Who Is Ruling in South Sudan? The Role of NGOs in Rebuilding Socio-Political Order

By Volker Riehl | Go to book overview

mistakes of their predecessors. A base for understanding could be the persuasion of both sides that a ‘politicisation’ of the INGOinvolvement is not only necessary but inevitable. The SPLM-SRRA should realise that ‘powersharing’ with INGOs does not necessarily entail a loss of political authority, but rather an enhancement of political legitimacy. As INGOactivities are widely applauded and positively valued by the public concerning the quality of service delivery and provision, a tolerant supervision might contribute to a democratic acknowledgement of this grass-root opinion. De Waal's vision of a “rebel-humanitarian coalition” (African Rights 1997, 344ff) could therefore lead to an improvement of the humanitarian as well as the political preparation for self-determination.

The political institution-building process in South Sudan is perhaps more developed or advanced than many development experts might guess. It might have even passed the orthodox SPLA-position. This is a dangerous development as South Sudan is still being regarded as a war-zone. Embryonic institutional processes could quickly be either exploited or destroyed due to the absence of a binding legal framework. The various institution-building processes can be a result of a dynamic and lively civil society. In the case of South Sudan it is a survival response to a basic political order which is lacking.

I do not subscribe to African Rights' opinion that local institutions, due to their emergence through and support by INGOs, are bound to fail or are not sustainable at all. Founded for humanitarian and developmental reasons, streamlining and organising relief could ignite new initiatives. Many now influential and powerful organisations were founded in comparable environments (TASO in Uganda, OXFAM in Great Britain). That institutions fail can be evaluated as an unavoidable learning process, especially in the difficult societal terrain of South Sudan. The future of SINGOs does not merely depend on the existence of INGOs only but also on the peaceful development of South Sudan. African Rights' ‘pathological’ phobia about negative INGO-impact on indigenous institutions is ‘western-centric’, misleading, and undemocratic. Examples from other unstable regions such as Northern Uganda have proven that in a situation where INGOs had to leave a field of operation, indigenous institutions and NGOs did not automatically collapse.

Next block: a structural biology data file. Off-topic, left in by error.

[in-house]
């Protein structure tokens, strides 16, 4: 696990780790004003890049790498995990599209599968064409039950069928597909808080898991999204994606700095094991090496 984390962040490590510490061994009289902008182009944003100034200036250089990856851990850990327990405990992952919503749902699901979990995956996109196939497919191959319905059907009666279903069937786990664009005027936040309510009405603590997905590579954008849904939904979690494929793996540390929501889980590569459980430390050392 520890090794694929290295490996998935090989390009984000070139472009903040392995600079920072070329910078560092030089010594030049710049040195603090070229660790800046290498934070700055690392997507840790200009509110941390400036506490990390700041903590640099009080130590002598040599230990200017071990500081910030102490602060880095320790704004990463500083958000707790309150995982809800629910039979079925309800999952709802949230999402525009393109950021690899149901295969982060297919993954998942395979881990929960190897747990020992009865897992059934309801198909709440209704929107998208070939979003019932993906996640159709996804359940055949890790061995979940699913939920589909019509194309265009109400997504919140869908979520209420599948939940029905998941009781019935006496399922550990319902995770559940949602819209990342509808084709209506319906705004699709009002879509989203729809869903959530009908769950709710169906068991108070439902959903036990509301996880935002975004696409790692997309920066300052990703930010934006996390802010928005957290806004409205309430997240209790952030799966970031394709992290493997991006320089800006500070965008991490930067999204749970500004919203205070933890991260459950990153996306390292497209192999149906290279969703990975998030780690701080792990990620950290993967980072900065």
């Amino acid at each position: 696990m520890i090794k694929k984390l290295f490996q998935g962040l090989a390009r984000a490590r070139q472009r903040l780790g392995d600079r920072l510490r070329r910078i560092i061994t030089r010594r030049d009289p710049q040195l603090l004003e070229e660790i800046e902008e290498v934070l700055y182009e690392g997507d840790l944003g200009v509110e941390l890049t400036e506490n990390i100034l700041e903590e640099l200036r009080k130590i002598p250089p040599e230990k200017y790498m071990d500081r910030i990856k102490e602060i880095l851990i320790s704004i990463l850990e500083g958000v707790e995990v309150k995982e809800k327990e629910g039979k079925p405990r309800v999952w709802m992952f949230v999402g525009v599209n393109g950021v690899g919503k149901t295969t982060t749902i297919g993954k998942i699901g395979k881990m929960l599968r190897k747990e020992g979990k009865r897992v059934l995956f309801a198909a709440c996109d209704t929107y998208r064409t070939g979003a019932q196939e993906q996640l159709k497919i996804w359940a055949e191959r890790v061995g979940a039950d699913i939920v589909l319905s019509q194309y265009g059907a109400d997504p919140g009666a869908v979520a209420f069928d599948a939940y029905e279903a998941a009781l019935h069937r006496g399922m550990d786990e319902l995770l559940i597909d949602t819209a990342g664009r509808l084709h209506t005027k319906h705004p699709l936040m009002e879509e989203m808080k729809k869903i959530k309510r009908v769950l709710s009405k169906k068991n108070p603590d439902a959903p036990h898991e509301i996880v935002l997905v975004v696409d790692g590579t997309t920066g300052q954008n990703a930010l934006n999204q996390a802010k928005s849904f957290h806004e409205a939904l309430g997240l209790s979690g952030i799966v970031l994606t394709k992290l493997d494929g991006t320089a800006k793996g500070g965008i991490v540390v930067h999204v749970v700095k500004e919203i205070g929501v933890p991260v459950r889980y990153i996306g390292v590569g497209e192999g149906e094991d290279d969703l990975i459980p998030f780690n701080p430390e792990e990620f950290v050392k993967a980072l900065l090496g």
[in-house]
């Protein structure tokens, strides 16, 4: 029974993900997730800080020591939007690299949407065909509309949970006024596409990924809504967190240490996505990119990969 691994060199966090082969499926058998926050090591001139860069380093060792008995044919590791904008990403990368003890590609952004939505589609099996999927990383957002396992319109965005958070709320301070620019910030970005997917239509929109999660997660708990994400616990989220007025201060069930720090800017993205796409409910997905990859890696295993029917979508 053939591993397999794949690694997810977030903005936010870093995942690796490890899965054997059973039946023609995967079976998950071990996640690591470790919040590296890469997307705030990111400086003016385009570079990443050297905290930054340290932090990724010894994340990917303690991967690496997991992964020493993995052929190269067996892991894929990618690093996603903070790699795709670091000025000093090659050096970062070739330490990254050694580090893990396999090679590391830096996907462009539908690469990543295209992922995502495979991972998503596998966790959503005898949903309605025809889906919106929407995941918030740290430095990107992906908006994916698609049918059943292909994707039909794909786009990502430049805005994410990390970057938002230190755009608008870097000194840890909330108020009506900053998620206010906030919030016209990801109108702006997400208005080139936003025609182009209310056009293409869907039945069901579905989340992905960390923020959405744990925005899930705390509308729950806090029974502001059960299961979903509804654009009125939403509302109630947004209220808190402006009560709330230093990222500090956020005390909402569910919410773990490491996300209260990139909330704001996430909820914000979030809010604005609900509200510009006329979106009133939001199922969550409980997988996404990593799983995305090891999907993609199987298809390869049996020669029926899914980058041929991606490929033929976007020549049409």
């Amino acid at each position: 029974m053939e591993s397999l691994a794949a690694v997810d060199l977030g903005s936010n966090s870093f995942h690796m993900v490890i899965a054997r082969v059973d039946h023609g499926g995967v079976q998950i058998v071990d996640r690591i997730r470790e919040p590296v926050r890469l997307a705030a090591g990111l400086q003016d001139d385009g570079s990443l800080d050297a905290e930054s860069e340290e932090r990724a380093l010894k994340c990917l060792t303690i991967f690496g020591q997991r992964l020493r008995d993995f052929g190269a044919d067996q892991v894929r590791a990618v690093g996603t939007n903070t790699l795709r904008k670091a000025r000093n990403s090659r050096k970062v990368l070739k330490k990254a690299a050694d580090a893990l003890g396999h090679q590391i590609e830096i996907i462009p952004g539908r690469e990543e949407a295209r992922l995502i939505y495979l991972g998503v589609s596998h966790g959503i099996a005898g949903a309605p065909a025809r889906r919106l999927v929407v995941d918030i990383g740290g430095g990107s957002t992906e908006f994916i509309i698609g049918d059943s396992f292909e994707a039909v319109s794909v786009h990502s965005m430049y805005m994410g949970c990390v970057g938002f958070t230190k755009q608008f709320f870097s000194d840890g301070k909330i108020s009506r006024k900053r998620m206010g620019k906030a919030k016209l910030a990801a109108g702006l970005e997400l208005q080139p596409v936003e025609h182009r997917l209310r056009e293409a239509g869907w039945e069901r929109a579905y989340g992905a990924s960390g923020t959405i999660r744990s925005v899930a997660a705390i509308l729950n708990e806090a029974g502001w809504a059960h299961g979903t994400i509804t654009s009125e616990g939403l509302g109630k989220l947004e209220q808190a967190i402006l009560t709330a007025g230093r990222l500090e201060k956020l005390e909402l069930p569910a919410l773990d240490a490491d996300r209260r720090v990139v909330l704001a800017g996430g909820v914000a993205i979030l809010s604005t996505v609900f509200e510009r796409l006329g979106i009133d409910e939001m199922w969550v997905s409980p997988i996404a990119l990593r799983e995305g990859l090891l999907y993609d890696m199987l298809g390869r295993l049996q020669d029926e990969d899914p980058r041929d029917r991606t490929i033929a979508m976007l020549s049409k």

The humanitarian international must recognise at the outset that humanitarian assistance cannot build authentic civil institutions in South Sudan. … A civil institution springs from a social contract between political authorities and the people. External organisations simply cannot be party to such a social contract: their relationship with the people is fundamentally different. (African Rights 1995c, 51)

African Rights should realise that the institution building and SINGO-emergence, which have taken place in South Sudan since 1993, were not a result of “humanitarian assistance” only, but rather a dynamic civil adaptation of a real and existing normalisation process ‘under-cover’. Due to the embryonic state of the civil-political administration and virtually non-existing democratic processes the new institutions made their ‘contracts’ not with the aforementioned “political authorities” but with the INGOs. While African Rights knows much about the conditions which lead indigenous institutions to die, they know little about how these institutions adapt to changing conditions in an extremely hostile and disadvantaged environment.

So, who is ruling in South Sudan? Prominent actors are many on the political stage but their repertoire is different. There are artists, actors, and subordinate parts. The GOS with no active direct participation in the rebel-held territories is still playing the role as ‘big man’ in the background with the power to cancel any agreements made with OLS. This can only happen by sacrificing the recently regained international credibility and is unlikely. The SPLM/A-SRRA? Their present role reflects that of a permanently offended playwright who is irritated that his/her play is not being performed due to the permanent interventions of the consortium of directors (INGOs) which pays for the whole show. The main actors presently and for the future, if peace prevails, will be SINGOs and local institutions both of which will remain responsible for the establishment and maintenance of civil society, having in mind that the one who blows the horn sets the tune - but the ‘melody of development’ can be differently interpreted.

The SPLM/A-SRRA has not realised up to the present day (Baak and Ogwaro interview) that despite the lack of a peace-treaty, politicaleconomic development, and political consolidation as second best options are nevertheless viable and existing processes of civil organisation.

-16-

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Who Is Ruling in South Sudan? The Role of NGOs in Rebuilding Socio-Political Order
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  • Contents 3
  • Abbreviations and Acronyms *
  • Acknowledgement 4
  • Introduction *
  • Analysis *
  • Discussion 15
  • Summary 17
  • Bibliography and Sources 18
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